In 2017, a 31.5-inch monitor with a 1080p panel isn’t as attractive a prospect as it used to be. With new 1440p and 4K displays hitting the market every day, 1080p seems almost quaint. That’s why our BenQ EX3200R review was such a surprise. We were skeptical that a $400, 1080p display could stand up to some of the best curved ultra-wides currently on the market. But as we learned, it would be unwise to underestimate the EX3200R.
It doesn’t officially release until Fall 2017, but Apple recently opened up the beta version to everyone. So, if you want to get a sneak peek at the next big MacOS update before it’s ready for prime-time, here’s how you can download and install MacOS High Sierra public beta right now. First things first, you’ll have to enroll in the Apple Public Beta program if you’re not already a member — if you are, just move on to the next step. For everyone else, let’s forge onward!
Retail listings for an upcoming refresh of the Acer Swift 3 suggest that Intel may have plans to release a new line of low-power quad-core i5 processors before the end of the year. According to PC Perspective, the retail listings state clearly that the processor is a quad-core Intel Core i5-8250U. That model number suggests it’s not just a new quad-core i5, but a new 8th-generation processor.
Muck Rack makes it simple to find people, tweets, or articles that mention any name, keyword, company, hashtag etc. We've compiled this guide to help you make the most of your search.
Selecting a term
Start searching tweets, articles from media outlets, articles mentioned in tweets, journalists'
names, titles and bios with some suggested searches:
Companies or Topics (e.g. iPhone, Microsoft)
Phrases (e.g. "cloud computing") — use quotes to keep the terms together
Twitter handles (e.g. @username) — returns those who have mentioned or replied to
Names (e.g. "David Pogue")
Hashtags (e.g. #sxsw, #london2012)
Bio details (e.g. vegan, Olympics, father)
Muck Rack's Advanced Search allows for many boolean operators.
Find results that mention multiple specified terms, use AND or
+. For example, ensure each result contains both Elon Musk and Mark Zuckerberg by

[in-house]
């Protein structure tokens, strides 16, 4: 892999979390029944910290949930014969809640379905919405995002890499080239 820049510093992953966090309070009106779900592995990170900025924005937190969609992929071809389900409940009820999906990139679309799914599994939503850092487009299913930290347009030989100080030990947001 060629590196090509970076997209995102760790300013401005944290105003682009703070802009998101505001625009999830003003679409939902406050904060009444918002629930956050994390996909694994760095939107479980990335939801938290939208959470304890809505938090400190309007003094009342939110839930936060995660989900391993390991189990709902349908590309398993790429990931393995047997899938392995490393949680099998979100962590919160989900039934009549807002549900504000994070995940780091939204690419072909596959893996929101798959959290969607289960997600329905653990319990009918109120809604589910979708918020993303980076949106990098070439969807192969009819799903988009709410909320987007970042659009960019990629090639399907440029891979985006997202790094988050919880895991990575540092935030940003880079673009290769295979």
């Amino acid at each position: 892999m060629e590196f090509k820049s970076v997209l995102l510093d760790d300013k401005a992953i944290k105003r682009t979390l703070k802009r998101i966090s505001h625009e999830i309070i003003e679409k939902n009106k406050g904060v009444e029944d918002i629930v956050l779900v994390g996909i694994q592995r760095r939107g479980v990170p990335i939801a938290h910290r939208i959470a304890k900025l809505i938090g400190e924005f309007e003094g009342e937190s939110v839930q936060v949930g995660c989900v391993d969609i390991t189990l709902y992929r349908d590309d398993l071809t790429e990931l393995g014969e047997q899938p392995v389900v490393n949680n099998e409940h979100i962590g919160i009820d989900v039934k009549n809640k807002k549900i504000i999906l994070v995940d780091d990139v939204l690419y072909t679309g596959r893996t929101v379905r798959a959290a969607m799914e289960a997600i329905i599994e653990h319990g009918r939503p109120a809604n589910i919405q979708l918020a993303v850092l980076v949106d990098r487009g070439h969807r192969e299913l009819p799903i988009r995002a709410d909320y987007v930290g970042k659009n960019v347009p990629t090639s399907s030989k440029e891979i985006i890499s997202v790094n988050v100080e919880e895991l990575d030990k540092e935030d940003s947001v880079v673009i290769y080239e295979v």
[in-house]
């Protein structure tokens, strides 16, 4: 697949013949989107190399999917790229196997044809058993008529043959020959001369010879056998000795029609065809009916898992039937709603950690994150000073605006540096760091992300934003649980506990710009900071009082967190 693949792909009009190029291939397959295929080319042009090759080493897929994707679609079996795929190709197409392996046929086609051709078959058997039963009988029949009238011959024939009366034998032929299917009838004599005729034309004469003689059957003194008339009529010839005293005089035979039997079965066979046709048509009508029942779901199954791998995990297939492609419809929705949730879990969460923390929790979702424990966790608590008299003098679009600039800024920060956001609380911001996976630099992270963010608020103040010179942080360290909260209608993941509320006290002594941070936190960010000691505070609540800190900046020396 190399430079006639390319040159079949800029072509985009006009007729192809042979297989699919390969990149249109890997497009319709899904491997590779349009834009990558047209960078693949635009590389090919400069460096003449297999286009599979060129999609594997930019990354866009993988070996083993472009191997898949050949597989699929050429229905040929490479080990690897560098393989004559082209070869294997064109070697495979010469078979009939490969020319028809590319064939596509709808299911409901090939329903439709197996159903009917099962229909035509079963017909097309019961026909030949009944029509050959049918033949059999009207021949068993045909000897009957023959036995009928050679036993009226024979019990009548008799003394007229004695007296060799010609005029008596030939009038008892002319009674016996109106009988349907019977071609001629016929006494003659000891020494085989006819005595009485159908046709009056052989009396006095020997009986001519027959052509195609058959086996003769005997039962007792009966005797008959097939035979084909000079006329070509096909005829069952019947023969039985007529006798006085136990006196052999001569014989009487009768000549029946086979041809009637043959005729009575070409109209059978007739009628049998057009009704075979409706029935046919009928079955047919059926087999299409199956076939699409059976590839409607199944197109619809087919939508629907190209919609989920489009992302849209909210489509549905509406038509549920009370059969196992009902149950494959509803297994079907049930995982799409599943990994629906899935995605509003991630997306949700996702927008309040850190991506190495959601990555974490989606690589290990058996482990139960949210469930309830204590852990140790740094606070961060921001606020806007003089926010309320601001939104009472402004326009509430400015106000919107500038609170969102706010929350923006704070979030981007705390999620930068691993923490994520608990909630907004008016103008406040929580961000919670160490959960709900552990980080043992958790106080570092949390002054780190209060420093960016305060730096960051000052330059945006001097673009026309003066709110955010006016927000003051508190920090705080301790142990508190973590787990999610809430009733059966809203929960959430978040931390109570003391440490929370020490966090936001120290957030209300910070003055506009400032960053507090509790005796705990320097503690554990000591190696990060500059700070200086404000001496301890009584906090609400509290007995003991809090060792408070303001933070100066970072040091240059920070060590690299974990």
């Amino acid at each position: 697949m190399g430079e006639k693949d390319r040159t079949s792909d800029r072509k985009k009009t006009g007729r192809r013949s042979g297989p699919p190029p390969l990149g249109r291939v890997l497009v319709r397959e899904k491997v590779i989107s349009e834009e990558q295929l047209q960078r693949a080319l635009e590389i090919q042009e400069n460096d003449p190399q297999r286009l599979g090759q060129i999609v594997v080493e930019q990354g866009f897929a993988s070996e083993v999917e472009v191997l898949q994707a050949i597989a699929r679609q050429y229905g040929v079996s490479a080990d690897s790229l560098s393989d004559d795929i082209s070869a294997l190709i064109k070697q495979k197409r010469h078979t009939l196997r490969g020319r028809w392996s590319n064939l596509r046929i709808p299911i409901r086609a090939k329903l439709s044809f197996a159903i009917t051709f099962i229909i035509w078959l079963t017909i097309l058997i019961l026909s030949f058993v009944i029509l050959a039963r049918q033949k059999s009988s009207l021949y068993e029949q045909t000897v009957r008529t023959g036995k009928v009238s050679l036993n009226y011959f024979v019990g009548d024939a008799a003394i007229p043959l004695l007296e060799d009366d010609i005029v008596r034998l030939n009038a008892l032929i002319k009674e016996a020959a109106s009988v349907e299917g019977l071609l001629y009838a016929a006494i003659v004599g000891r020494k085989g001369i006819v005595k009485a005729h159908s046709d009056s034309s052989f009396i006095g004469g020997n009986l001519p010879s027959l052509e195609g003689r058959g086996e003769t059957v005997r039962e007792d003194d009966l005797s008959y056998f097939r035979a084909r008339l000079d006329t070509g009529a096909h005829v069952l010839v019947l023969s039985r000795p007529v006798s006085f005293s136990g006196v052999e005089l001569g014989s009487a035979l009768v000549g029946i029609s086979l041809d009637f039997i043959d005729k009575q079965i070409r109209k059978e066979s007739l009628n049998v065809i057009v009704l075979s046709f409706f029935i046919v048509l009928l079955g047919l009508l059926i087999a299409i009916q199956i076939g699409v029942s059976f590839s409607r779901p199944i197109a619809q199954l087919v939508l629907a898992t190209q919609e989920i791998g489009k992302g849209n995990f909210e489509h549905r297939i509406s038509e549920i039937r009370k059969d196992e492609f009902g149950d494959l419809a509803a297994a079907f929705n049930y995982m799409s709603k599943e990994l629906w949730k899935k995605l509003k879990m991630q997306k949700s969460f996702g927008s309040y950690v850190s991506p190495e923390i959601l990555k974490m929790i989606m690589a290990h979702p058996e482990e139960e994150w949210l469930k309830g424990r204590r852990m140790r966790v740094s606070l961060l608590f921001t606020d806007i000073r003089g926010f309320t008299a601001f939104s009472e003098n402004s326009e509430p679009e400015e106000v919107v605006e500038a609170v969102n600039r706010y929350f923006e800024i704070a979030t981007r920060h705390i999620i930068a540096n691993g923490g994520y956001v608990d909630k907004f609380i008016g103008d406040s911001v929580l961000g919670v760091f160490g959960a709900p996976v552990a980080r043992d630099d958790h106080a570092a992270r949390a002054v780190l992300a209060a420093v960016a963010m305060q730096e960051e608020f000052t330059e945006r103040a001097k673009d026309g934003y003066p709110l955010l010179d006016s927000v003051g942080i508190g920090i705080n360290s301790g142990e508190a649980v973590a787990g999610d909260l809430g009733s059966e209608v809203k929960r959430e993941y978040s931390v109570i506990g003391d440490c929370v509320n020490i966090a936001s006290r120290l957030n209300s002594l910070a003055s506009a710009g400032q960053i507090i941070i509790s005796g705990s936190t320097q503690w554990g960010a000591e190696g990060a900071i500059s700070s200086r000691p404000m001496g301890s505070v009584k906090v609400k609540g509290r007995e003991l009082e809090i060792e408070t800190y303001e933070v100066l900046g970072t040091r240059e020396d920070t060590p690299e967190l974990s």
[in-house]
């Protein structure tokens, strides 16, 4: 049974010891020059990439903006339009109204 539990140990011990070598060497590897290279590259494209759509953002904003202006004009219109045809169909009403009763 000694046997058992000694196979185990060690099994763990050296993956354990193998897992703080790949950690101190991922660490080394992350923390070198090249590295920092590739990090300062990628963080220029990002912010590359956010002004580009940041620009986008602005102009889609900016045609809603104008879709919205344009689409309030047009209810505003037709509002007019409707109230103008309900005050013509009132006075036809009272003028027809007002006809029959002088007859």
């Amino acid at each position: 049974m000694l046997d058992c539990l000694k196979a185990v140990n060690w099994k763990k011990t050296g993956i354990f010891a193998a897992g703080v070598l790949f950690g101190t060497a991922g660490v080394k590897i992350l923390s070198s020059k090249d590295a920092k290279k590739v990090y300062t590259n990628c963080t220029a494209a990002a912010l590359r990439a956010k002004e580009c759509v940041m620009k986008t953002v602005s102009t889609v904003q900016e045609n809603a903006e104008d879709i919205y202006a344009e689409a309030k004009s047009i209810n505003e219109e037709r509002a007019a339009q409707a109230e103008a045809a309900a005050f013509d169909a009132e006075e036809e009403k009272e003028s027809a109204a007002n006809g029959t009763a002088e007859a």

searching Obama AND Romney or Obama + Romney.
Use the operators OR or , to broaden your search when you'd like either of
multiple terms to appear in results. (This is the default behavior of our search when no operators
are used.) For example, search for democrat OR republican to find results that refer to
Democrats and/or Republicans.
Use NOT or - to subtract results from your search. For
example, searching Disney will yield results about the Walt Disney Company as well as Walt Disney
World Resort. To exclude mentions of Disney World, search for Disney -World or Disney
When using one of these operators with a phrase, enclose it in quotation marks. For example, you can
find results about smartphones excluding Apple's iPhone 4S by searching smartphone -"iPhone
Exact case matching or punctuation
If you're searching for a brand name or keyword that relies on specific punctuation marks or capitalization, you can
find results that match your exact query by adding matchcase: before the keyword you're searching for, like matchcase:E*TRADE .
Use parentheses to separate multiple
boolean phrases. For example, to find journalists talking about having fun in Disney World or
Disneyland, search for ("disney world" OR disneyland) AND fun.
An asterisk can be used to search for any variation of a root word truncated by the asterisk. For example, searching for admin* will return results for administrator, administration, administer, administered, etc.
A near operator is an AND operator where you can control the distance between the words. You can vary the distance the near operation uses by adding a forward slash and number (between 0-99) such as strawberries NEAR/10 "whipped cream", which means the strawberries must exist within 10 words of "whipped cream".